The same cable further notes that a redacted word “with the EcoHealth Alliance (a New York-based NGO that works with the University of California Davis to manage the [redacted]plans to travel to Wuhan to meet Shi [Zhengli].”
EcoHealth Alliance is a nonprofit organization that received approximately $600,000 in US dollars. The organization spent money studying the coronavirus in bats at the Wuhan lab between 2014 and 2019. The NIH sent a letter to EcoHealth Alliance in July 2020, asking about its relationship with the Institute. from Wuhan virology.
Shi Zhengli is described elsewhere in documents obtained by Judicial Watch as a scientist at the Wuhan Institute of Virology and China’s national coordinator for the PREDICT project, which was a research project funded by the United States Agency for Development. Department of State International to combat the disease. This project has been described as a precursor to the Global Virome Project.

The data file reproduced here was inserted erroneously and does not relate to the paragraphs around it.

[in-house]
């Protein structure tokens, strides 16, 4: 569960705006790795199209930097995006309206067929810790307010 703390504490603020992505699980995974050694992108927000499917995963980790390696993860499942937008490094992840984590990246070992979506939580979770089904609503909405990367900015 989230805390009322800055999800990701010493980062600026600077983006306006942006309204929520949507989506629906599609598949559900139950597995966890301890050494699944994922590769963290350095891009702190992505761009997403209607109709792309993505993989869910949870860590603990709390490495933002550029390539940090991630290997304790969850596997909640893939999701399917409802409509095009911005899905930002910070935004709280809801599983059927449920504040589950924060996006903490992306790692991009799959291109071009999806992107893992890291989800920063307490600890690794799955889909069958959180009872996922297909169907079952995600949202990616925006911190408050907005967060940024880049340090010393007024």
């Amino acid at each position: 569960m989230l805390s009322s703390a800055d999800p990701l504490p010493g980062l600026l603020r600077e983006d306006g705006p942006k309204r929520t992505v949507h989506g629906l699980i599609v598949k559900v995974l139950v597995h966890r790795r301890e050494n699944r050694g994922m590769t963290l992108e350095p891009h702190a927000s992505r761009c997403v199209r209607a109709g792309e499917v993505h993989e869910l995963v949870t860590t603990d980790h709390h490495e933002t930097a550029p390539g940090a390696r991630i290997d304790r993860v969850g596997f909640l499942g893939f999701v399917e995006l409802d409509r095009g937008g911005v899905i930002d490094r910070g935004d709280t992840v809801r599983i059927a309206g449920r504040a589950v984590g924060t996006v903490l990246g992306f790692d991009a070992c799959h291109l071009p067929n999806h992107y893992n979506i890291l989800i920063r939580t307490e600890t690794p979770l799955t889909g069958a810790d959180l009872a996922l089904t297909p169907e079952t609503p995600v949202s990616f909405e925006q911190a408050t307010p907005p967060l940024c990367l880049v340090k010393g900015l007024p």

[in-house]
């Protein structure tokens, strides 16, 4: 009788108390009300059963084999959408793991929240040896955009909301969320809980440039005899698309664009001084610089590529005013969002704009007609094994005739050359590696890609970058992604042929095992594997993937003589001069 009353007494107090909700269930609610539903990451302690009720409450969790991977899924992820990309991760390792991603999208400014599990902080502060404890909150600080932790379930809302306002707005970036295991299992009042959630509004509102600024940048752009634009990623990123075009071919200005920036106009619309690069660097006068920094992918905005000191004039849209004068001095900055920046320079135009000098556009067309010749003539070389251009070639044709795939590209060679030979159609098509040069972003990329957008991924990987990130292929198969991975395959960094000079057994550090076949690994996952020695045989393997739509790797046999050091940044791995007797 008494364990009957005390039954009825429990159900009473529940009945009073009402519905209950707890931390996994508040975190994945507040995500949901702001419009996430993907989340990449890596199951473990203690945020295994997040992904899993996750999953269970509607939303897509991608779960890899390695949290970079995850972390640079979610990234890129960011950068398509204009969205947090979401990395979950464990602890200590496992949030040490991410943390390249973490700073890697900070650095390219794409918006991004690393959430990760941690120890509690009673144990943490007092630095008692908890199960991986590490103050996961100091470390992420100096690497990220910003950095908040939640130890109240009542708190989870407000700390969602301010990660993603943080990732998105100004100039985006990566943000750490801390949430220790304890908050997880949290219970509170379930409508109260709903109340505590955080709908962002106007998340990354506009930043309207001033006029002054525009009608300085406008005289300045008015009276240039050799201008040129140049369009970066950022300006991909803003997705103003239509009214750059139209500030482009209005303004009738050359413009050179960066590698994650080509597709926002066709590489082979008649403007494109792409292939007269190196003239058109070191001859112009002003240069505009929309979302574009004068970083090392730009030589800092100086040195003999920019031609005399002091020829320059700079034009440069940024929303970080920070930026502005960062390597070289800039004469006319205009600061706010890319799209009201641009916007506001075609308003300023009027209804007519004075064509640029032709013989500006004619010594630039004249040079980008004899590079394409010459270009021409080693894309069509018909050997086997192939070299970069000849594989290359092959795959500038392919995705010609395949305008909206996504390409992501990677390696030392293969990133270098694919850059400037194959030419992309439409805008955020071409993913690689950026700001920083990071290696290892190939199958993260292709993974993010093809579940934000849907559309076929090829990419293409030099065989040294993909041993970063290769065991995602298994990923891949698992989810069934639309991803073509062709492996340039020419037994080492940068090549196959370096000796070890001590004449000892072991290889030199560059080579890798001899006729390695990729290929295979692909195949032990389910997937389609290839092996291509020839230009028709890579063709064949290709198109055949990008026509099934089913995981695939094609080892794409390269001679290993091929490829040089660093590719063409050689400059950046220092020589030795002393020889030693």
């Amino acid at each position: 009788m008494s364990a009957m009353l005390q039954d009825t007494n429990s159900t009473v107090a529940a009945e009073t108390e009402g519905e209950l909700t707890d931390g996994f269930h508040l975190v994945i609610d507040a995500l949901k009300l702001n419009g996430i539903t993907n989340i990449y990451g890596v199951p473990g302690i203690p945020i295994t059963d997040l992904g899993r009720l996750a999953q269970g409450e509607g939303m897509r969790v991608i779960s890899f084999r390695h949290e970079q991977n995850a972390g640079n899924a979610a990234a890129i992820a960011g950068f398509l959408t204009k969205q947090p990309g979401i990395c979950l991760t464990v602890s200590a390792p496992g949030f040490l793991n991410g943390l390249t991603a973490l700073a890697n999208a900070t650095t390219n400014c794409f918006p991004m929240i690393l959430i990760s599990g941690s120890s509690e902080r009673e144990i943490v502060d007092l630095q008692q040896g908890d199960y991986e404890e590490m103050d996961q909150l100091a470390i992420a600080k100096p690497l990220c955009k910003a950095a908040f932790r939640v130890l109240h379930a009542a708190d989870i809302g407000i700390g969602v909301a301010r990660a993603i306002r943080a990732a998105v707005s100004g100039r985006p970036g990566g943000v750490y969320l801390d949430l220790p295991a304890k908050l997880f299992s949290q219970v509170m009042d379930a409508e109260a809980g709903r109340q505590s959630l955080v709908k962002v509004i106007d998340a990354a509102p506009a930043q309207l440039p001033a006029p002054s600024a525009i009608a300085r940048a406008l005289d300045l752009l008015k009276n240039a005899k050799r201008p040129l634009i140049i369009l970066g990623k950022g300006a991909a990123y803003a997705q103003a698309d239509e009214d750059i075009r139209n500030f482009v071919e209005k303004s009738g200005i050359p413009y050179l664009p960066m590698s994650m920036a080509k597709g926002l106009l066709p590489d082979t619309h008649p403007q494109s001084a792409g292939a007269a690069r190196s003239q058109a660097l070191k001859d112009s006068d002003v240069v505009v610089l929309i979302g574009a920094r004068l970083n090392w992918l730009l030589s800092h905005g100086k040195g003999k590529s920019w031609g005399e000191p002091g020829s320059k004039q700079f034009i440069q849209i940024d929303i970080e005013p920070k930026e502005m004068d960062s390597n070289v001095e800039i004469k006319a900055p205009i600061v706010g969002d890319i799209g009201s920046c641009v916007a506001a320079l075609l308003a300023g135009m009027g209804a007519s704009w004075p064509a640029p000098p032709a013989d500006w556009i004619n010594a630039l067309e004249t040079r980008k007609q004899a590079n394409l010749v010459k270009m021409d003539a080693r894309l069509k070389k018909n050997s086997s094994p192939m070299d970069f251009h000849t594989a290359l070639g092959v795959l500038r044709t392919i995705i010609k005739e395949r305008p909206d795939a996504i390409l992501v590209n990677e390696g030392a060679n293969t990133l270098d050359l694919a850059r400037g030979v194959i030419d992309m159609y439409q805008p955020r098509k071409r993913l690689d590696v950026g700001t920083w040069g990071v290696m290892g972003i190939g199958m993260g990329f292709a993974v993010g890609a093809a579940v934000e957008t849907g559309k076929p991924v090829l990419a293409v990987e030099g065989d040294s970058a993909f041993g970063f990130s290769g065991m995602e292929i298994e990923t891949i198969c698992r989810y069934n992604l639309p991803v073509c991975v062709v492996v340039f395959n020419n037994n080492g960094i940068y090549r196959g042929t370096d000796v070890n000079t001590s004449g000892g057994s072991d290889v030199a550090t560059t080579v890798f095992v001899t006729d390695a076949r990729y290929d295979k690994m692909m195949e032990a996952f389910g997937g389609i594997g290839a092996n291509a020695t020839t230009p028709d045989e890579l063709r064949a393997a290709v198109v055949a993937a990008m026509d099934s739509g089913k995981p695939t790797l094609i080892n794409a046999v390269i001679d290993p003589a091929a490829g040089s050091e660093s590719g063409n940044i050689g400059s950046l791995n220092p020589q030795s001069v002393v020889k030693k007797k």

In December 2019, the first known cases of COVID-19 appeared in China and began to spread. On January 8, 2020, Dr. Ping Chen, a senior NIAID official working in China, sent an email to senior NIAID colleagues, including Handley, with the subject: “PRC response to pneumonia cases shows increased transparency from past outbreaks, but gaps in epidemiology data remain.”
“He ruled out SARS, MERS and the flu. [Redacted] confirmed to be a viral infection,” Chen told colleagues.